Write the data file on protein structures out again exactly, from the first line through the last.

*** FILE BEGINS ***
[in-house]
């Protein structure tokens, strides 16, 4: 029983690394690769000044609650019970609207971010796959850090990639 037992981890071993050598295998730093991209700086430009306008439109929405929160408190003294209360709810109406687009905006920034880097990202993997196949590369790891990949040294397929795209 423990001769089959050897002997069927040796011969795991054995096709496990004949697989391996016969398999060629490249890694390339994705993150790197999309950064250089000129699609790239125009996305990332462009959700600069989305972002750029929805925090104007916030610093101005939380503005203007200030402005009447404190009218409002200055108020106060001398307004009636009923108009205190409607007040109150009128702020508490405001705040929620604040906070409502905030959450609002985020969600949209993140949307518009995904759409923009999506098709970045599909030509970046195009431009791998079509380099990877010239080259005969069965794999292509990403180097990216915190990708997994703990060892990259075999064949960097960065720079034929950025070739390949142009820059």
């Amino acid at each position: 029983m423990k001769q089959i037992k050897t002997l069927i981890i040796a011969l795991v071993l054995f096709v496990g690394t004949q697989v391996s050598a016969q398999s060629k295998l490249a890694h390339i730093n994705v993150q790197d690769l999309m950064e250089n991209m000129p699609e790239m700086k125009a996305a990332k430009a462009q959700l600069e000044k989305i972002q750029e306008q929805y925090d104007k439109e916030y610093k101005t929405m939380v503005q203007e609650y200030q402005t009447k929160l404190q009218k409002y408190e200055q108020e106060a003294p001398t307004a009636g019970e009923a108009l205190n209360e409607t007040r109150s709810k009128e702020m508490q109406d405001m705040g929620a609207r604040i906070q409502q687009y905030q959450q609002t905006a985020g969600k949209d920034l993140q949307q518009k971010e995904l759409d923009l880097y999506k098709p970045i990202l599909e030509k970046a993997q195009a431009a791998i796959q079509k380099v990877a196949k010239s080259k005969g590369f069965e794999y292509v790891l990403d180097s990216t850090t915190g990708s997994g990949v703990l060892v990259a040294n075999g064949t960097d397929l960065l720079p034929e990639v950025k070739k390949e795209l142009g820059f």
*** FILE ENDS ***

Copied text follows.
[in-house]
């Protein structure tokens, strides 16, 4: 029983690394690769000044609650019970609207971010796959850090990639 037992981890071993050598295998730093991209700086430009306008439109929405929160408190003294209360709810109406687009905006920034880097990202993997196949590369790891990949040294397929795209 423990001769089959050897002997069927040796011969795991054995096709496990004949697989391996016969398999060629490249890694390339994705993150790197999309950064250089000129699609790239125009996305990332462009959700600069989305972002750029929805925090104007916030610093101005939380503005203007200030402005009447404190009218409002200055108020106060001398307004009636009923108009205190409607007040109150009128702020508490405001705040929620604040906070409502905030959450609002985020969600949209993140949307518009995904759409923009999506098709970045599909030509970046195009431009791998079509380099990877010239080259005969069965794999292509990403180097990216915190990708997994703990060892990259075999064949960097960065720079034929950025070739390949142009820059």
């Amino acid at each position: 029983m423990k001769q089959i037992k050897t002997l069927i981890i040796a011969l795991v071993l054995f096709v496990g690394t004949q697989v391996s050598a016969q398999s060629k295998l490249a890694h390339i730093n994705v993150q790197d690769l999309m950064e250089n991209m000129p699609e790239m700086k125009a996305a990332k430009a462009q959700l600069e000044k989305i972002q750029e306008q929805y925090d104007k439109e916030y610093k101005t929405m939380v503005q203007e609650y200030q402005t009447k929160l404190q009218k409002y408190e200055q108020e106060a003294p001398t307004a009636g019970e009923a108009l205190n209360e409607t007040r109150s709810k009128e702020m508490q109406d405001m705040g929620a609207r604040i906070q409502q687009y905030q959450q609002t905006a985020g969600k949209d920034l993140q949307q518009k971010e995904l759409d923009l880097y999506k098709p970045i990202l599909e030509k970046a993997q195009a431009a791998i796959q079509k380099v990877a196949k010239s080259k005969g590369f069965e794999y292509v790891l990403d180097s990216t850090t915190g990708s997994g990949v703990l060892v990259a040294n075999g064949t960097d397929l960065l720079p034929e990639v950025k070739k390949e795209l142009g820059f």